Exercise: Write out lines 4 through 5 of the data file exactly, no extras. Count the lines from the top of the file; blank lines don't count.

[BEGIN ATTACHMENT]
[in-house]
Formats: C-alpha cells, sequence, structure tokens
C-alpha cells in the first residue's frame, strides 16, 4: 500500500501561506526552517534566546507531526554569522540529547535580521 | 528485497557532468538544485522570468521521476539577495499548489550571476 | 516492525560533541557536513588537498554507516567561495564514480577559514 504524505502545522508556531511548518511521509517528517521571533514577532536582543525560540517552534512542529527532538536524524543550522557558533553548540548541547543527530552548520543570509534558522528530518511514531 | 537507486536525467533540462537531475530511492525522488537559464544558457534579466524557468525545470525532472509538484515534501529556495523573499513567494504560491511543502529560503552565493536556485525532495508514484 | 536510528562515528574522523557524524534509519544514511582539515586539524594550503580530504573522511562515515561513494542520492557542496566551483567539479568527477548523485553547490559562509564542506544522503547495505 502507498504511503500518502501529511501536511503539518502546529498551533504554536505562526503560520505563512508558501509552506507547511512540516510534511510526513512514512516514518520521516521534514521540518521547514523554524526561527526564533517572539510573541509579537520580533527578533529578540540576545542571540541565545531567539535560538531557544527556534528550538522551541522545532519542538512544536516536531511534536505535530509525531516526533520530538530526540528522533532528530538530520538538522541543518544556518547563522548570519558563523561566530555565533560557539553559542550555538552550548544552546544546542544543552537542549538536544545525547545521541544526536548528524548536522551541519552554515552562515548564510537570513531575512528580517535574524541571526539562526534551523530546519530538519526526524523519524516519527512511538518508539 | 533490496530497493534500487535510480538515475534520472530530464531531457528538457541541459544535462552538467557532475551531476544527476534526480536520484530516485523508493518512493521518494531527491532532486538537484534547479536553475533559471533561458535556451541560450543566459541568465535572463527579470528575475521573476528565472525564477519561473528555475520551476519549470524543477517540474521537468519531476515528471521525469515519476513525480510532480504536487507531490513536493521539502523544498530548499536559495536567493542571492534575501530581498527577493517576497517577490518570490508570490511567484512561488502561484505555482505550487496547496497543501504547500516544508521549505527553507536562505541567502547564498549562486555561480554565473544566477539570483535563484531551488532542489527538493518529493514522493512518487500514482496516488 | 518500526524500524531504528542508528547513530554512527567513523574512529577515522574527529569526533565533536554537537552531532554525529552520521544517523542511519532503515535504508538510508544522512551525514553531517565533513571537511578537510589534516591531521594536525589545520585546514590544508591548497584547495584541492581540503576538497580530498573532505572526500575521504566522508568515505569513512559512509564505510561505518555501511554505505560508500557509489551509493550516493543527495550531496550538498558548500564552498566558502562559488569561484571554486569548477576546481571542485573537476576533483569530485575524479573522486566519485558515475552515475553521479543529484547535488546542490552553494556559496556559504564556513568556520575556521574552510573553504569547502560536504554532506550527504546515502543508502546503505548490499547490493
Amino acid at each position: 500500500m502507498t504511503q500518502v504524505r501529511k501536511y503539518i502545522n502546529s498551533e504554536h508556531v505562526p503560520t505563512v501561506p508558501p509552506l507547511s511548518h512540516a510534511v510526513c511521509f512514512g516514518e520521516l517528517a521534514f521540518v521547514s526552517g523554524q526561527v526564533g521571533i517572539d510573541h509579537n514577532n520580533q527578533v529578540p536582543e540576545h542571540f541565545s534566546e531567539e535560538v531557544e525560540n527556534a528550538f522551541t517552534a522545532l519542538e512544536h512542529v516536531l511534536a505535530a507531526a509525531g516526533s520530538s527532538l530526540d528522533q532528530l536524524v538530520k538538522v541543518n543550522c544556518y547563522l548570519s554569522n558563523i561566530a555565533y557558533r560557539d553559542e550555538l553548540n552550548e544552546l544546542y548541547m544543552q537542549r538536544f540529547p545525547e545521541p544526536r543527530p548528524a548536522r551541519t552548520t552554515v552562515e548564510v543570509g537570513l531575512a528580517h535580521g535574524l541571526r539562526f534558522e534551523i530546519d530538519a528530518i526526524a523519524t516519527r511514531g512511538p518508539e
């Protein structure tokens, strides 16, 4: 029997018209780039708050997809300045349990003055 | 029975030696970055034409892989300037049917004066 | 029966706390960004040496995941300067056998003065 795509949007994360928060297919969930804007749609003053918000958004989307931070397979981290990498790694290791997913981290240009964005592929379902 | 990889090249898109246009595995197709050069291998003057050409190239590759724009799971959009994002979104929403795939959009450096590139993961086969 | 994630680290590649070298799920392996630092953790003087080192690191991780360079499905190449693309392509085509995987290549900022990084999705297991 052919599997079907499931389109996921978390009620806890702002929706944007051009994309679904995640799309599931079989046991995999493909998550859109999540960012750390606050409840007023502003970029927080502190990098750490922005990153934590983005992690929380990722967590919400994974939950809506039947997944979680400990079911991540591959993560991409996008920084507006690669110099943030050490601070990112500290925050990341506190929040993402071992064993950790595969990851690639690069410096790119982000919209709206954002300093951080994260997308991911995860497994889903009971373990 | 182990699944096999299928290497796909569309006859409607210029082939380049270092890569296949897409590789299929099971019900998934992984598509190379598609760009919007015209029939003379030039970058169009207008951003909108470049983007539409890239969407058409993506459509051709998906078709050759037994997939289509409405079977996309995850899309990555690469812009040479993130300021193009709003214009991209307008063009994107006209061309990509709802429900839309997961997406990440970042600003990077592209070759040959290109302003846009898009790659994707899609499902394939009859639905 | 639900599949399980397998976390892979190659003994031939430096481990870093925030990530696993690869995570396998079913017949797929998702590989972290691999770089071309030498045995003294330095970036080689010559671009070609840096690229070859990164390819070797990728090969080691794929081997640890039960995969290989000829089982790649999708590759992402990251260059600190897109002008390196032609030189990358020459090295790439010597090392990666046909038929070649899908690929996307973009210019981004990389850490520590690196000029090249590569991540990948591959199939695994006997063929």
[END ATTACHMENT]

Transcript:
Amino acid at each position: 500500500m502507498t504511503q500518502v504524505r501529511k501536511y503539518i502545522n502546529s498551533e504554536h508556531v505562526p503560520t505563512v501561506p508558501p509552506l507547511s511548518h512540516a510534511v510526513c511521509f512514512g516514518e520521516l517528517a521534514f521540518v521547514s526552517g523554524q526561527v526564533g521571533i517572539d510573541h509579537n514577532n520580533q527578533v529578540p536582543e540576545h542571540f541565545s534566546e531567539e535560538v531557544e525560540n527556534a528550538f522551541t517552534a522545532l519542538e512544536h512542529v516536531l511534536a505535530a507531526a509525531g516526533s520530538s527532538l530526540d528522533q532528530l536524524v538530520k538538522v541543518n543550522c544556518y547563522l548570519s554569522n558563523i561566530a555565533y557558533r560557539d553559542e550555538l553548540n552550548e544552546l544546542y548541547m544543552q537542549r538536544f540529547p545525547e545521541p544526536r543527530p548528524a548536522r551541519t552548520t552554515v552562515e548564510v543570509g537570513l531575512a528580517h535580521g535574524l541571526r539562526f534558522e534551523i530546519d530538519a528530518i526526524a523519524t516519527r511514531g512511538p518508539e
């Protein structure tokens, strides 16, 4: 029997018209780039708050997809300045349990003055 | 029975030696970055034409892989300037049917004066 | 029966706390960004040496995941300067056998003065 795509949007994360928060297919969930804007749609003053918000958004989307931070397979981290990498790694290791997913981290240009964005592929379902 | 990889090249898109246009595995197709050069291998003057050409190239590759724009799971959009994002979104929403795939959009450096590139993961086969 | 994630680290590649070298799920392996630092953790003087080192690191991780360079499905190449693309392509085509995987290549900022990084999705297991 052919599997079907499931389109996921978390009620806890702002929706944007051009994309679904995640799309599931079989046991995999493909998550859109999540960012750390606050409840007023502003970029927080502190990098750490922005990153934590983005992690929380990722967590919400994974939950809506039947997944979680400990079911991540591959993560991409996008920084507006690669110099943030050490601070990112500290925050990341506190929040993402071992064993950790595969990851690639690069410096790119982000919209709206954002300093951080994260997308991911995860497994889903009971373990 | 182990699944096999299928290497796909569309006859409607210029082939380049270092890569296949897409590789299929099971019900998934992984598509190379598609760009919007015209029939003379030039970058169009207008951003909108470049983007539409890239969407058409993506459509051709998906078709050759037994997939289509409405079977996309995850899309990555690469812009040479993130300021193009709003214009991209307008063009994107006209061309990509709802429900839309997961997406990440970042600003990077592209070759040959290109302003846009898009790659994707899609499902394939009859639905 | 639900599949399980397998976390892979190659003994031939430096481990870093925030990530696993690869995570396998079913017949797929998702590989972290691999770089071309030498045995003294330095970036080689010559671009070609840096690229070859990164390819070797990728090969080691794929081997640890039960995969290989000829089982790649999708590759992402990251260059600190897109002008390196032609030189990358020459090295790439010597090392990666046909038929070649899908690929996307973009210019981004990389850490520590690196000029090249590569991540990948591959199939695994006997063929």